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Margot & The Nuclear So and So’s – Slingshot to Heaven (2014)

24-04-2014, 17:26
Music | Rock | Alternative | Indie | FLAC / APE

Margot & The Nuclear So and So’s – Slingshot to Heaven (2014)

Artist: Margot & The Nuclear So and So’s
Title Of Album: Slingshot to Heaven
Year Of Release: 2014
Label: Mariel Recording Company
Genre: Indie Rock
Quality: Mp3 | Flac
Bitrate: 320 kbps | Lossless
Total Time: 44:38 Min
Total Size: 108 Mb | 300 Mb


1.Hello, San Francisco (3:17)
2.When You're Gone (3:51)
3.Long Legged Blonde Memphis (3:29)
4.Bleary-eye-d Blue (4:00)
5.Lazy (2:58)
6.Flying Saucer Blues (4:11)
7.Los Angeles (2:28)
8.Gettin' Fat (3:44)
9.Go to Sleep You Little Creep (3:11)
10.I Don't (3:59)
11.Swallowin' Light Beams (2:46)
12.I Can't Sleep My Eyes Are Flat (3:25)
13.Wedding Song (3:14)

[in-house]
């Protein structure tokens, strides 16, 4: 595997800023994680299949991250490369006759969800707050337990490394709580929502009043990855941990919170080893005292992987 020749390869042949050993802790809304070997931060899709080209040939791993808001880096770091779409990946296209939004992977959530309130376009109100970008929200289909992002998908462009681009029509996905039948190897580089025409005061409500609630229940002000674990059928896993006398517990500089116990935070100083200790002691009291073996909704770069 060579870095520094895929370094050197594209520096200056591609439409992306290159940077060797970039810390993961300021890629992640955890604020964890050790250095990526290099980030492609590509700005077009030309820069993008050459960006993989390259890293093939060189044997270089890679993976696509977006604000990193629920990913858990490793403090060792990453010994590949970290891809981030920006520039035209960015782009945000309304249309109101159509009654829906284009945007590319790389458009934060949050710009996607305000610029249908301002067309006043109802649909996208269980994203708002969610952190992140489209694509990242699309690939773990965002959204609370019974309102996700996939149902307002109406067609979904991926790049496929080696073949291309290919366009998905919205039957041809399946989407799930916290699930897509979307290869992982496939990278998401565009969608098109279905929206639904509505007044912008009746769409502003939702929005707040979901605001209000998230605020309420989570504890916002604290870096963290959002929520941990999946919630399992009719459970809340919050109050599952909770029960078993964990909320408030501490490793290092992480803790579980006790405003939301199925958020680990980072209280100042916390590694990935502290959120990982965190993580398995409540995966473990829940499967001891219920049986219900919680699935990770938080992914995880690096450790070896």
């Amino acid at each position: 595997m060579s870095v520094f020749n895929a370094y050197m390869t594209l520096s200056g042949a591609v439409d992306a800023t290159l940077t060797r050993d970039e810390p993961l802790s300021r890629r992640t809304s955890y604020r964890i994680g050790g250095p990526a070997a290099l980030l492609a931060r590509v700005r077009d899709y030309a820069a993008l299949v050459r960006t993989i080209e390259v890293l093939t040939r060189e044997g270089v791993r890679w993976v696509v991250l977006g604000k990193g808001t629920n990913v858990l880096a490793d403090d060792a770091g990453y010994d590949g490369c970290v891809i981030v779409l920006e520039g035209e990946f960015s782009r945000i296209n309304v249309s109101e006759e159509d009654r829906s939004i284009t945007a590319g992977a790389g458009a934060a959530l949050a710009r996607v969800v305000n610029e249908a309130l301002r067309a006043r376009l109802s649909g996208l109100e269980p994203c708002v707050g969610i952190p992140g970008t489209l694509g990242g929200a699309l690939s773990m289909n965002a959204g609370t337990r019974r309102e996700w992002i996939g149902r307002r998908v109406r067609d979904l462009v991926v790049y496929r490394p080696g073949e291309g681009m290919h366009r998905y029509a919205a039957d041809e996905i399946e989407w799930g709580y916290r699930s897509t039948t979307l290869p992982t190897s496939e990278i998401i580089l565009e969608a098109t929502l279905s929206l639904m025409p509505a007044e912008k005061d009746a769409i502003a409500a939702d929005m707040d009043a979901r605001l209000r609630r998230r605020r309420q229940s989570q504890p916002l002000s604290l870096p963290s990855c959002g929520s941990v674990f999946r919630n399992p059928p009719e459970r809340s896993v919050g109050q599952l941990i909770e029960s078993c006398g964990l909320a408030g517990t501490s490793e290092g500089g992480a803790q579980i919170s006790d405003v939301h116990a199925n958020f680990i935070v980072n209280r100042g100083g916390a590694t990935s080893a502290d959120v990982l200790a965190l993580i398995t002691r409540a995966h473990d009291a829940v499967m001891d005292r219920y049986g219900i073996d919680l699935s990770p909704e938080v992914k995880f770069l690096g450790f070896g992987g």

Chicago-based songwriter Richard Edwards and the loosely collected group of his friends making up various incarnations of Margot & the Nuclear So and So's have been bringing his songs to life since 2005, moving from meticulous chamber pop styles into more Americana and blue-collar rock-leaning moods with later albums. Sling Shot to Heaven is the fifth full-length from the band, put to 2" analog tape over a series of months in the group's home studio. As Edwards and the band neared a decade of touring, recording, and prolific output as a hard-working indie rock outfit, themes of adulthood and reflection fill the album, making it a more mature and patient statement than we've heard from the band previously. The sweetness of long-term partnership and love is touched on in "When You're Gone," while "Go to Sleep You Little Creep" is a coy but touching dialogue between a rambunctious son avoiding bedtime and a weary father trying to wind down after a hard day of work. Edwards reflects on the restlessness of youth and his history of hard traveling, ruminating on these things as memories of a different time. Musically, the album follows the same stylistic trends of fourth album Rot Gut, Domestic, turning in bright production and thoughtful lighter-toned introspective indie rock modes à la Wilco or Ryan Adams. The home-recorded pace of the album comes through in the considered production choices of the songs, with each subtle turn sounding deliberate but not overthought. The result is a relaxed, conversational album with stronger songs than some of the band's earlier efforts, looking over concepts of aging gracefully without succumbing to the clichés that often come along with such trains of thought.

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